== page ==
- Constantinos Volanakis
- The Arrival of Karaiskakis at Faliro
- signed lower left
- oil on canvas
Private Collection, Athens
Never before offered at auction, The Arrival of Karaiskakis at Faliro, is the most important work by the artist to appear on the international art market. Most historical works by Volanakis of this scale and importance are in museums, institutions and corporate collections, making this painting one of the few examples still in private hands.
This monumental scene from the Greek War of Independence celebrates the arrival in 1827 of the fledgling Greek navy and one of its commanders, Georgios Karaiskakis, on the shores of Faliro, near Piraeus, in preparation for the campaign to liberate Athens, under siege from Ottoman forces. Altogether some ten thousand Greek soldiers convened at Piraeus. The fleet was made up of vessels assembled by various islands and forces under the command of Karaiskakis and the English philhellene, Lord Cochrane, the first ships landing in Piraeus on 5 February 1827. Karaiskakis was mortally wounded during the ensuing confrontation on the open plain between Piraeus and Athens, and died on 23 April 1827, going down in Greek history as one of the greatest heroes of the war.
The quality of timeless calm characteristic of Volanakis' painting adds tension to the depiction of the Greeks' disembarkation. A 24-gun frigate leads the convoy of masted ships, all bearing the Greek flag that had been recently adopted in 1822. The high tide, still waters and sky are heavy with the anticipation of the imminent battle, as the Greek force prepare to attack the Ottoman battalion on the plain of Athens.
Deeply inspired by Karaiskakis's bravery, Volanakis painted a further version of his arrival at Faliro, though seen from the other side of the bay, and with greater focus on the cavalry and the landed troops. Both paintings capture the tension-wrought atmosphere of the eerie calm before the event, and reinforce its iconographic nature to the people of Greece.
Karaiskakis was born in a monastery near Mavrommati circa 1780 to an armatolos (a member of the Greek Christian militia enforcing the authority of the Ottoman pasha) and a local nun. Known as 'The Nun's Son' and 'the Gypsy' because of his dark complexion, he was admired for his courage and recklessness. At an early age Karaiskakis became a klepht (a Greek resistance fighter) in the service of Katsantonis of Agrafa, ascending rapidly through their ranks. Captured by Ottoman troops and imprisoned at Ioannina, in northwestern Greece, Karaiskakis' spirit and bravery caught the attention of Ali Pasha, who made him one of his personal guards. Serving as a bodyguard for the Pasha of Ioannina for several years, Karaiskakis eventually lost favour with the Ali Pasha and fled to the mountains to return to his life as a klepht.
Karaiskakis gained international renown during his service as a military commander in the War of Independence between 1796 and 1827. Initially serving in the militia in the Morea, he began his controversial career by helping lift both sieges of Messolonghi in 1823 and 1826. Appointed commander-in-chief of the Greek forces at Rumeli, Karaiskakis had many ideological clashes with his fellow freedom-fighters and foreign sympathisers but still emerged victorious from several battles with the Ottomans. One of Karaiskakis' greatest military successes was that at Arachova, a battle won against the Turkish and Albanian troops of Mustafa Bey and Kehagia Bey. In 1827 Karaiskakis participated in the attempts to prevent the massacre of the Turkish garrison at Saint Spyridon, directly before his fateful operation at Faliro. Under the first king of modern Greece, the Bavarian King Otto (Othon), a monument was erected in remembrance of his extraordinary bravery located where he had fallen in battle.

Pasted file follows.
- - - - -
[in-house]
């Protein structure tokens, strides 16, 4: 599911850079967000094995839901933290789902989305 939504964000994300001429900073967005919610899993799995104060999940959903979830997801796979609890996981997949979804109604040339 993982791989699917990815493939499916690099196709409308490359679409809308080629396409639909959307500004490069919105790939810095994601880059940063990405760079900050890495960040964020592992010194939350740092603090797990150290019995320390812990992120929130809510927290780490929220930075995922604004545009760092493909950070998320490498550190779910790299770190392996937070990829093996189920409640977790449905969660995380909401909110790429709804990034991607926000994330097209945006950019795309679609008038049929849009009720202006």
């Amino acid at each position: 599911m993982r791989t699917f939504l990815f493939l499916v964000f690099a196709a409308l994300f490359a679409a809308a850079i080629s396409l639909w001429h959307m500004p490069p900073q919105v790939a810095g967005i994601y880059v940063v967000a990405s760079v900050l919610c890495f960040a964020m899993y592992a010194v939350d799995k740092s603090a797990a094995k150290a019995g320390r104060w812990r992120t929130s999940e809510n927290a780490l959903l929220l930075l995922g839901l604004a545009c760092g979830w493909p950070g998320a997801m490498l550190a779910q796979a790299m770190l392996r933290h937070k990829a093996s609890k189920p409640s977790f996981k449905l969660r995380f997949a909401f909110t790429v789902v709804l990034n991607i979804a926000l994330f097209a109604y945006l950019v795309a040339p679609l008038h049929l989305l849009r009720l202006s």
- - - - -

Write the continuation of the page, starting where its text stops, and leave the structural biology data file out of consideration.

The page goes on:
Kraiskakis Arriving at Faliro is one of numerous tableaux by Volanakis celebrating Greece's vital naval exploits. These include The Inauguration of the Corinth Canal, The Exodus of Areas, and The Battle of Salaminas, all of them key works in major Greek collections, including the National Gallery and National Bank of Greece. The large scale of these works adds to their sense of monumentality and drama and accentuates their patriotic content: Greece's struggle for independence and autonomy, from which it would eventually emerge victorious. Volanakis' signature atmosphere of calm and industrious order is manipulated by the artist into the creation of a scene of great intensity, weight and expectancy describing a theme of historical significance.
The Greek War of Independence was fought against the Ottoman Empire to establish an autonomous Greek state. Through the course of the fourteenth and fifteenth centuries the Ottoman Empire deposed the Byzantine Empire, and since then had ruled over all of Greece (with the exception of the Ionian Islands, ruled by Venice). In the late eighteenth and early nineteenth century, revolutionary feeling was awakened by events such as the triumph of the French Revolution. A sense of Greek nationalism grew with the weakening of the Ottoman Empire, and European philhellenes embraced the idea of a revival in the power and glory of the Greece of antiquity.